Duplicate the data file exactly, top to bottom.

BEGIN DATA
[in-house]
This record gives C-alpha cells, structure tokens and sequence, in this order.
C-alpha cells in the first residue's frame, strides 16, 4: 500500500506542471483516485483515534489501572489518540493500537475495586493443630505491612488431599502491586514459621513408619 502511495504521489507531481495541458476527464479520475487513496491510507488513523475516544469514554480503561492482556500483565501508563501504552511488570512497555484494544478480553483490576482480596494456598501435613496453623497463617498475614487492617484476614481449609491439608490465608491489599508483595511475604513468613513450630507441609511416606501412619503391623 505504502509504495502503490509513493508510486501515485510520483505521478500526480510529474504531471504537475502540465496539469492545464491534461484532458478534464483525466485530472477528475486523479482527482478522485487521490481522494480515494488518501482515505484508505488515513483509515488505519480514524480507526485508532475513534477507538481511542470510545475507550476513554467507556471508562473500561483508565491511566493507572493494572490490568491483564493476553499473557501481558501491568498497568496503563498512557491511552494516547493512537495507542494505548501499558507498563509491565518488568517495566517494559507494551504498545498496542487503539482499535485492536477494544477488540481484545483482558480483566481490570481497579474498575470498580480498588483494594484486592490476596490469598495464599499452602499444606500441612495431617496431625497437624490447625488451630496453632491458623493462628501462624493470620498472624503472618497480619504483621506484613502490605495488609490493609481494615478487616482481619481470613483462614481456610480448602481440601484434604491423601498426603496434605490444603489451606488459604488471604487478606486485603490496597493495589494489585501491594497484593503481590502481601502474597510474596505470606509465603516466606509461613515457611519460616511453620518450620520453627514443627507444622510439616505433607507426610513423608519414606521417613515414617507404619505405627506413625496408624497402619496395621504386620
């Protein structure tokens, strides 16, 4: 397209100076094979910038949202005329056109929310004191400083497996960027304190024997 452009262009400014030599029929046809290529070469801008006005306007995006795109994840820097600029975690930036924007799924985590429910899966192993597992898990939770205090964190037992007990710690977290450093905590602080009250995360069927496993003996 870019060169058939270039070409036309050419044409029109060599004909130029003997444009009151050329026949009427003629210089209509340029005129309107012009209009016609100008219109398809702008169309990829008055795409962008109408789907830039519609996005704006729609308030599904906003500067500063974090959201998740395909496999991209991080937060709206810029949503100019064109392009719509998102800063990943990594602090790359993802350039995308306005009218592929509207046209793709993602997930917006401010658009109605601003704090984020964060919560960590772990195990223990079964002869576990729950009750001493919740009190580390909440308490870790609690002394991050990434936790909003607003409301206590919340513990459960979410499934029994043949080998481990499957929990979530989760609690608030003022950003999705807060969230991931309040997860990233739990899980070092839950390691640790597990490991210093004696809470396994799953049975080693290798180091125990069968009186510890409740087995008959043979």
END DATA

[in-house]
This record gives C-alpha cells, structure tokens and sequence, in this order.
C-alpha cells in the first residue's frame, strides 16, 4: 500500500506542471483516485483515534489501572489518540493500537475495586493443630505491612488431599502491586514459621513408619 502511495504521489507531481495541458476527464479520475487513496491510507488513523475516544469514554480503561492482556500483565501508563501504552511488570512497555484494544478480553483490576482480596494456598501435613496453623497463617498475614487492617484476614481449609491439608490465608491489599508483595511475604513468613513450630507441609511416606501412619503391623 505504502509504495502503490509513493508510486501515485510520483505521478500526480510529474504531471504537475502540465496539469492545464491534461484532458478534464483525466485530472477528475486523479482527482478522485487521490481522494480515494488518501482515505484508505488515513483509515488505519480514524480507526485508532475513534477507538481511542470510545475507550476513554467507556471508562473500561483508565491511566493507572493494572490490568491483564493476553499473557501481558501491568498497568496503563498512557491511552494516547493512537495507542494505548501499558507498563509491565518488568517495566517494559507494551504498545498496542487503539482499535485492536477494544477488540481484545483482558480483566481490570481497579474498575470498580480498588483494594484486592490476596490469598495464599499452602499444606500441612495431617496431625497437624490447625488451630496453632491458623493462628501462624493470620498472624503472618497480619504483621506484613502490605495488609490493609481494615478487616482481619481470613483462614481456610480448602481440601484434604491423601498426603496434605490444603489451606488459604488471604487478606486485603490496597493495589494489585501491594497484593503481590502481601502474597510474596505470606509465603516466606509461613515457611519460616511453620518450620520453627514443627507444622510439616505433607507426610513423608519414606521417613515414617507404619505405627506413625496408624497402619496395621504386620
């Protein structure tokens, strides 16, 4: 397209100076094979910038949202005329056109929310004191400083497996960027304190024997 452009262009400014030599029929046809290529070469801008006005306007995006795109994840820097600029975690930036924007799924985590429910899966192993597992898990939770205090964190037992007990710690977290450093905590602080009250995360069927496993003996 870019060169058939270039070409036309050419044409029109060599004909130029003997444009009151050329026949009427003629210089209509340029005129309107012009209009016609100008219109398809702008169309990829008055795409962008109408789907830039519609996005704006729609308030599904906003500067500063974090959201998740395909496999991209991080937060709206810029949503100019064109392009719509998102800063990943990594602090790359993802350039995308306005009218592929509207046209793709993602997930917006401010658009109605601003704090984020964060919560960590772990195990223990079964002869576990729950009750001493919740009190580390909440308490870790609690002394991050990434936790909003607003409301206590919340513990459960979410499934029994043949080998481990499957929990979530989760609690608030003022950003999705807060969230991931309040997860990233739990899980070092839950390691640790597990490991210093004696809470396994799953049975080693290798180091125990069968009186510890409740087995008959043979």